explicit contract duration and in which renewal length is included as an additional explanatory variable. All reported results are robust to these alternative
specifications.
Instead of coefficient estimates, in Table VI we present marginal effects conditional on the presence of an explicit contract. Specifically, we report the expected infinitesimal change in contract duration for an infinitesimal change in
the explanatory variable of interest, conditional on the presence of an explicit
agreement, while holding the other variables at their means. In this way, the
estimated effects are not just capturing the presence of an explicit contract, but
are instead measuring changes in duration for CEOs with explicit agreements.
The advantage of this approach is that it allows the information contained in
the observations without explicit agreements to enter the estimation.
The evidence in Table VI is very similar to the probit results in Table V. In
fact, for all models, all of the significant coefficient estimates on uncertainty
proxies in Table V are also significant, with the same sign, in Table VI. Not
only do measures of uncertainty in the firm’s environment, prior stock market
performance, industry homogeneity, and the origin of the CEO predict the existence of an explicit agreement, they also predict the length of such agreements.
The reported marginal effects of the coefficients suggest that the estimated
impact of these variables is economically significant conditional on a CEO having an explicit agreement. For example, across the various models in Table VI,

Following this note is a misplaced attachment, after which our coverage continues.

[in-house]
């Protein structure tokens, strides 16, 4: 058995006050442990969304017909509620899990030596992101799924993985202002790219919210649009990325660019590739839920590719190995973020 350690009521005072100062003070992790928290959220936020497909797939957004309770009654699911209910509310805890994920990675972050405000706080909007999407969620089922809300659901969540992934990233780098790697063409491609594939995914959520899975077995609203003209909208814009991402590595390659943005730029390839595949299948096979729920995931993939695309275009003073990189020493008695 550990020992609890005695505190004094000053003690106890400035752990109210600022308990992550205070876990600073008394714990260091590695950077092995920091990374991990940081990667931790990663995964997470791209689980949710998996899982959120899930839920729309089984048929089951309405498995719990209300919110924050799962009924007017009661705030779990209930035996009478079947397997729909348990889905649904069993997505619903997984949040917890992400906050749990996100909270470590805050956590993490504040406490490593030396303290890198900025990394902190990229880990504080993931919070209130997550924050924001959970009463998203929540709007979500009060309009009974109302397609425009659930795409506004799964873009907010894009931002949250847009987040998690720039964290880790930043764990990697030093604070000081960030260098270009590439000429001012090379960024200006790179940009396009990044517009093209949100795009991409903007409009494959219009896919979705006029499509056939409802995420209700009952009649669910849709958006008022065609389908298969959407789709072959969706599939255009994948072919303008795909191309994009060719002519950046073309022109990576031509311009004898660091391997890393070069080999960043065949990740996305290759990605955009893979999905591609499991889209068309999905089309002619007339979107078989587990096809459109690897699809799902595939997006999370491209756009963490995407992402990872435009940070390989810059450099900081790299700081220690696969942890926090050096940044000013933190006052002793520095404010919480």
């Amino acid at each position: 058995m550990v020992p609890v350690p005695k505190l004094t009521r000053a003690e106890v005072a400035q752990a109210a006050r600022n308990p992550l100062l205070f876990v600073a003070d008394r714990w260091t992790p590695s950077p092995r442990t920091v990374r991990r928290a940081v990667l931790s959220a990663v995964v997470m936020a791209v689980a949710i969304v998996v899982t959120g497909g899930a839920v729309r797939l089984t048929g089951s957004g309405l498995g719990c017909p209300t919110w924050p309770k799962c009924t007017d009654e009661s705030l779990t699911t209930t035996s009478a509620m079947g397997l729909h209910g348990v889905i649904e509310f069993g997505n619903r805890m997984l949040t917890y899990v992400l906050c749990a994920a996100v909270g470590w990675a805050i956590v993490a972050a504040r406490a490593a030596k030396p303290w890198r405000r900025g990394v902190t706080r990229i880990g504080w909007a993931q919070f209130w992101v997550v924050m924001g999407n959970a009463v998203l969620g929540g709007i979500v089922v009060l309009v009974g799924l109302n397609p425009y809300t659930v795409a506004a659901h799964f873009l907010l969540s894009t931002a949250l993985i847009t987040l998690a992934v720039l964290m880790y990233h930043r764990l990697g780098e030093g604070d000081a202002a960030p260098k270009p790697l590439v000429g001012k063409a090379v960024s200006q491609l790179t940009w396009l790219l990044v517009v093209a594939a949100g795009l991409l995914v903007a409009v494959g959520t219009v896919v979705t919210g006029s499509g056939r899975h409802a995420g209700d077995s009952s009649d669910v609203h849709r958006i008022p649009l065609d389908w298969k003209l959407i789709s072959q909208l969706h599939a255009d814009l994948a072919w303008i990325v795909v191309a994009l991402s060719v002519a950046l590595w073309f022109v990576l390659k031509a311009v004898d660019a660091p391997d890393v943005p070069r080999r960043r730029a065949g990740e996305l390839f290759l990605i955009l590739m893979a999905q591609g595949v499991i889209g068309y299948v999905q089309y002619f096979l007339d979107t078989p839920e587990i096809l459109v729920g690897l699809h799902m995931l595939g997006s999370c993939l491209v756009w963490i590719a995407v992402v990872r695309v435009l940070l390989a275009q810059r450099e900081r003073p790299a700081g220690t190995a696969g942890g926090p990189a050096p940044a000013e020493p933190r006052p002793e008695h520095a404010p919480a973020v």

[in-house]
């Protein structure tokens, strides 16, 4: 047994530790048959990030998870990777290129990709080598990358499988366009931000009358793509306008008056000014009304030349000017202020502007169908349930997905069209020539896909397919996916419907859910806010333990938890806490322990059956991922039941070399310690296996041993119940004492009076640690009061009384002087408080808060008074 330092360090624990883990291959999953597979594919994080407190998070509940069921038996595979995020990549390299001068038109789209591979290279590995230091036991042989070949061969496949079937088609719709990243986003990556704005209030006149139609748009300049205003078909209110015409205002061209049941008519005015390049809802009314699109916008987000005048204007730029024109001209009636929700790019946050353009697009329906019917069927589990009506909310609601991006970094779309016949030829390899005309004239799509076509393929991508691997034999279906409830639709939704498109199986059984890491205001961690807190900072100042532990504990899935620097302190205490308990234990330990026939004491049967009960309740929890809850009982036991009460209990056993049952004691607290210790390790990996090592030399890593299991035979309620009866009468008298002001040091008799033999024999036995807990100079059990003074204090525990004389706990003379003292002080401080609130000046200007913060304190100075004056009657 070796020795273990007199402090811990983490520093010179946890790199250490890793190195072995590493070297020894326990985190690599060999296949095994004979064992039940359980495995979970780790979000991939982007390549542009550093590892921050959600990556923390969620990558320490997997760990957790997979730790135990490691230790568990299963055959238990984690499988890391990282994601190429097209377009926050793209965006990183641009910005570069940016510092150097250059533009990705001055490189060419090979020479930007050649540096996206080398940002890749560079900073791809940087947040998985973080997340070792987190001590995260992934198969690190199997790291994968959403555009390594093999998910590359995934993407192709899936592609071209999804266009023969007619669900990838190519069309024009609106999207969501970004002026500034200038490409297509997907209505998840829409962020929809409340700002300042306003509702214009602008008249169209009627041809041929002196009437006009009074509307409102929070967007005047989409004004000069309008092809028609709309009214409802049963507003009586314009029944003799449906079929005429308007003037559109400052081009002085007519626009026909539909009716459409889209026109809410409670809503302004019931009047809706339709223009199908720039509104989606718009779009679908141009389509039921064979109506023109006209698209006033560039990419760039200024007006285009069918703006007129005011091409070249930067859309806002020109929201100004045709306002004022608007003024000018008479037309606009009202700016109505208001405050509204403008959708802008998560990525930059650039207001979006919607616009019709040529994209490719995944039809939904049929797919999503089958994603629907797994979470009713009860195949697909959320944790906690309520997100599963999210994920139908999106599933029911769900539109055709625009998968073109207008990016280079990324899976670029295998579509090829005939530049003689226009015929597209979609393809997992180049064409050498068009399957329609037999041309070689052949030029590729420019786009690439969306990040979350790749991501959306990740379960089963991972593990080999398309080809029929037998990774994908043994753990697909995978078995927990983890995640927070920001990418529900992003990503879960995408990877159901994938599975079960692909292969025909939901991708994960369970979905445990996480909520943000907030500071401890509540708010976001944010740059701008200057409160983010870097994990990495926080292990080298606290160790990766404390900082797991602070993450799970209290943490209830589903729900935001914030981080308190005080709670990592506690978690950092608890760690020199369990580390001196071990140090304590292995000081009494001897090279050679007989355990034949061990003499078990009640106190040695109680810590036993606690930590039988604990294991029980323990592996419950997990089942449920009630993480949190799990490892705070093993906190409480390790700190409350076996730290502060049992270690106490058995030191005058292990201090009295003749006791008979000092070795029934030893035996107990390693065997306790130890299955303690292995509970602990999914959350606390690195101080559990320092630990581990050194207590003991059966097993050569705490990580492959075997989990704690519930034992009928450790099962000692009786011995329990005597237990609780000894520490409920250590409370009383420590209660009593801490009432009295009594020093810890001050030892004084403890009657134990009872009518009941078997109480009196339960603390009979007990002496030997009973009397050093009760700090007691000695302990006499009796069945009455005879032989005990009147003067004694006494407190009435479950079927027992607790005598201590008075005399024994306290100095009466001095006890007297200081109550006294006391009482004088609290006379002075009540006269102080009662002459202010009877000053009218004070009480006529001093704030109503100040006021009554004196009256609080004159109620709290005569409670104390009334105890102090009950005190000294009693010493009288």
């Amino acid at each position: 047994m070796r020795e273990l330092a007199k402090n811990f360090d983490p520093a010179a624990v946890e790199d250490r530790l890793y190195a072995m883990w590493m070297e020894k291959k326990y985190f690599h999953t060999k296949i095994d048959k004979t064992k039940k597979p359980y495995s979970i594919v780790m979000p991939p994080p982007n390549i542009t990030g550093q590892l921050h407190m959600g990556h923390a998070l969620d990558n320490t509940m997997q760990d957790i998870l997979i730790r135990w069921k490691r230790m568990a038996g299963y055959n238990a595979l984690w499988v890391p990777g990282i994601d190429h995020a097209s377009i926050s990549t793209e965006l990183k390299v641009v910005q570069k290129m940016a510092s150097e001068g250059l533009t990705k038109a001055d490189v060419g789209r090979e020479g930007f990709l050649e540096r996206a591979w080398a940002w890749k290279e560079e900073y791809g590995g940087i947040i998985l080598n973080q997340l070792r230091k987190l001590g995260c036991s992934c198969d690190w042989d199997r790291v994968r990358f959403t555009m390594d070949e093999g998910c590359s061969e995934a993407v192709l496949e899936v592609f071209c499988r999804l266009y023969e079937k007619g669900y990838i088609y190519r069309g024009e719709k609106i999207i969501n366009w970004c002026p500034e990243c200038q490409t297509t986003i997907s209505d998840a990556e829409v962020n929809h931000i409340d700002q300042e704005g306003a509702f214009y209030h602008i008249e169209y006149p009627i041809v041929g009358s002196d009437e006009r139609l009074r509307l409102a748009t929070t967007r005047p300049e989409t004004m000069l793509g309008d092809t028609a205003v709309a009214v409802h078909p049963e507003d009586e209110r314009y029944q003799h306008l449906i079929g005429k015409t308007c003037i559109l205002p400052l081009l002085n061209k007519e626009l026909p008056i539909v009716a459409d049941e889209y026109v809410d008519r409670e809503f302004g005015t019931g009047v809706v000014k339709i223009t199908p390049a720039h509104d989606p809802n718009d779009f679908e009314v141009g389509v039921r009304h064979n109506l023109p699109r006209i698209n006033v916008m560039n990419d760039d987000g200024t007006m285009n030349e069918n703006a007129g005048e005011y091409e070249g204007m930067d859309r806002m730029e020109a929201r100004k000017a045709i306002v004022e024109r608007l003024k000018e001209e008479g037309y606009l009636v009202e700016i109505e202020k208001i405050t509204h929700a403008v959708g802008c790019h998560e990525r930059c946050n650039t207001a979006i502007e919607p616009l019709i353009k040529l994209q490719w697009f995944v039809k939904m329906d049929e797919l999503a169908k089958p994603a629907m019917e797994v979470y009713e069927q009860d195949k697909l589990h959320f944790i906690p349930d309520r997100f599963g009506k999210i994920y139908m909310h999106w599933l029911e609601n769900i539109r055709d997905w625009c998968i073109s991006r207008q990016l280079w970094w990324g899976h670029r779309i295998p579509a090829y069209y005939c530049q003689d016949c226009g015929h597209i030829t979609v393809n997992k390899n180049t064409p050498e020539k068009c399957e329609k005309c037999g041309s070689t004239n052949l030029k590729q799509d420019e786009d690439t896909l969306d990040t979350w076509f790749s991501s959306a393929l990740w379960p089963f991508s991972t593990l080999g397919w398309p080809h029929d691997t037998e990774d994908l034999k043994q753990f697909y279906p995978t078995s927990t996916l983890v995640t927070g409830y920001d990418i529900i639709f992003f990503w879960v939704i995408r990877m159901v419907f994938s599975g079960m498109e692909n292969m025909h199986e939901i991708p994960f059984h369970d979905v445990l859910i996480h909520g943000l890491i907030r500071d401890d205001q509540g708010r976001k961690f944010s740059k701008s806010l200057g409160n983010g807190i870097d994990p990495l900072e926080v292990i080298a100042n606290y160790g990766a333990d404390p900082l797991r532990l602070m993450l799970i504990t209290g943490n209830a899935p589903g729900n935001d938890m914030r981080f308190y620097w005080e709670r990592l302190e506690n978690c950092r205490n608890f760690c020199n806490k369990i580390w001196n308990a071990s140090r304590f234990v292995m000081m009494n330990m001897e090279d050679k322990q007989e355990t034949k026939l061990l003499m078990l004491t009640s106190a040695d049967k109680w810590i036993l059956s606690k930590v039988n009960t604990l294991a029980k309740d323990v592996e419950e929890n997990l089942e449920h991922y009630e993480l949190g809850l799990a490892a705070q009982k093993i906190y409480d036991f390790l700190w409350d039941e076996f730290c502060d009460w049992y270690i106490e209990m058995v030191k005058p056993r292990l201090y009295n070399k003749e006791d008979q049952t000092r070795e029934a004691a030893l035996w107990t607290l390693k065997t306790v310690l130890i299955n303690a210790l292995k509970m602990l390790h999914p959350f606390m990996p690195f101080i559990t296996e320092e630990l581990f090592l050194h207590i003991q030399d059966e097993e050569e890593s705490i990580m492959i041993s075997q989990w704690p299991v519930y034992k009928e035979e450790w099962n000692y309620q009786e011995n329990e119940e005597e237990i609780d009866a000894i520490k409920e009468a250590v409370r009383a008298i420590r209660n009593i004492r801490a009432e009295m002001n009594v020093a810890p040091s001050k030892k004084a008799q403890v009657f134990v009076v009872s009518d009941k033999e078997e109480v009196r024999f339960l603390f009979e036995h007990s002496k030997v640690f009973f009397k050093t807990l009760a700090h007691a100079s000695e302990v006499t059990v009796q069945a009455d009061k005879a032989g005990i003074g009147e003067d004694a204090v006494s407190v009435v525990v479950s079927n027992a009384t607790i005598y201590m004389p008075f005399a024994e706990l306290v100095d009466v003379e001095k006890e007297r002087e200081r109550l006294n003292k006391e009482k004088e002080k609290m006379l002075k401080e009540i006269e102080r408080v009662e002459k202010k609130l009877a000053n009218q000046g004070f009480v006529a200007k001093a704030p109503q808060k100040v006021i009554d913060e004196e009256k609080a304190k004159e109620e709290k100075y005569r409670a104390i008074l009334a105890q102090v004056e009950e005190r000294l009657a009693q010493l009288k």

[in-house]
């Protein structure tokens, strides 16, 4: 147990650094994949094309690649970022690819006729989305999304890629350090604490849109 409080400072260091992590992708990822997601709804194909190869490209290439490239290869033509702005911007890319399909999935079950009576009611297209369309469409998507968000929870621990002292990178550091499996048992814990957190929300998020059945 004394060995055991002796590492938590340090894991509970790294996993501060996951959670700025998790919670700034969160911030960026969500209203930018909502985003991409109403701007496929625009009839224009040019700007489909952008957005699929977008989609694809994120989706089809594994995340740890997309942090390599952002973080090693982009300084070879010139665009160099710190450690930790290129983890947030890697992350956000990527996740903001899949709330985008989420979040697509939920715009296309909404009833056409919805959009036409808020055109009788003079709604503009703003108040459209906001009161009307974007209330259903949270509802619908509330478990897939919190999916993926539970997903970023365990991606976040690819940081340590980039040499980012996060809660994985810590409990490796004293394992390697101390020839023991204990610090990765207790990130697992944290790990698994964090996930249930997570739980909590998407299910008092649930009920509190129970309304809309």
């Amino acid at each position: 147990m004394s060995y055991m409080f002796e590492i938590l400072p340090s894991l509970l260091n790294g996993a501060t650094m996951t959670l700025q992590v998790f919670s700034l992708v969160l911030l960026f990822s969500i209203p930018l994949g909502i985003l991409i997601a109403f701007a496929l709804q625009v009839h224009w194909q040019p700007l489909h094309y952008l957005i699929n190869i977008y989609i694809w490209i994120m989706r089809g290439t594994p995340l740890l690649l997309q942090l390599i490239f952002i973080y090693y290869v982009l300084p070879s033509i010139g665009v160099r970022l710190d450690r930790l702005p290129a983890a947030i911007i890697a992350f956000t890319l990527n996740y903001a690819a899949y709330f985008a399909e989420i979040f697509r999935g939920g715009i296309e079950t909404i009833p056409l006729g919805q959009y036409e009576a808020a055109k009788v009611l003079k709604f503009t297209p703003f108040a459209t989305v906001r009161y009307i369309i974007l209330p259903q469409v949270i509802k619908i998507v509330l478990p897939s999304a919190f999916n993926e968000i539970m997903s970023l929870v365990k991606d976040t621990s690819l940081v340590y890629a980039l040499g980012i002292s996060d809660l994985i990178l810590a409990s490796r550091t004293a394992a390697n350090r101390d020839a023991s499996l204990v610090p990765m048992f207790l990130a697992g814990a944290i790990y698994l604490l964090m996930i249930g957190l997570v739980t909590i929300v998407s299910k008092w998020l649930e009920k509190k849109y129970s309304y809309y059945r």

the coefficient estimates for outside CEO suggest that CEOs who are hired
from outside the firm have explicit agreements that are about 1 year longer
in duration than CEOs with explicit EAs who were promoted from within the
firm. Similarly, explicit EAs have an average duration that is almost 6 months
longer in homogeneous industries. Both of these effects are large relative to the
median explicit duration of 3 years.
In Models 3 through 6 of Table VI, all of our measures of pay at risk are statistically significant. In addition to abnormal compensation and abnormal compensation at risk, the ratio of incentive to total pay is also a significant predictor
of explicit contract duration. This result indicates that abnormal compensation
and increased incentive pay not only predict the existence of an explicit agreement, but also the duration of an explicit EA where one exists. For example, a
one-standard deviation increase in the ratio of incentive to total pay (a value
of 0.25, as reported in Table III) predicts an approximate 3-month increase in
explicit contract duration for CEOs with explicit EAs.
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Overall, the evidence in Tables V and VI is consistent with the predictions of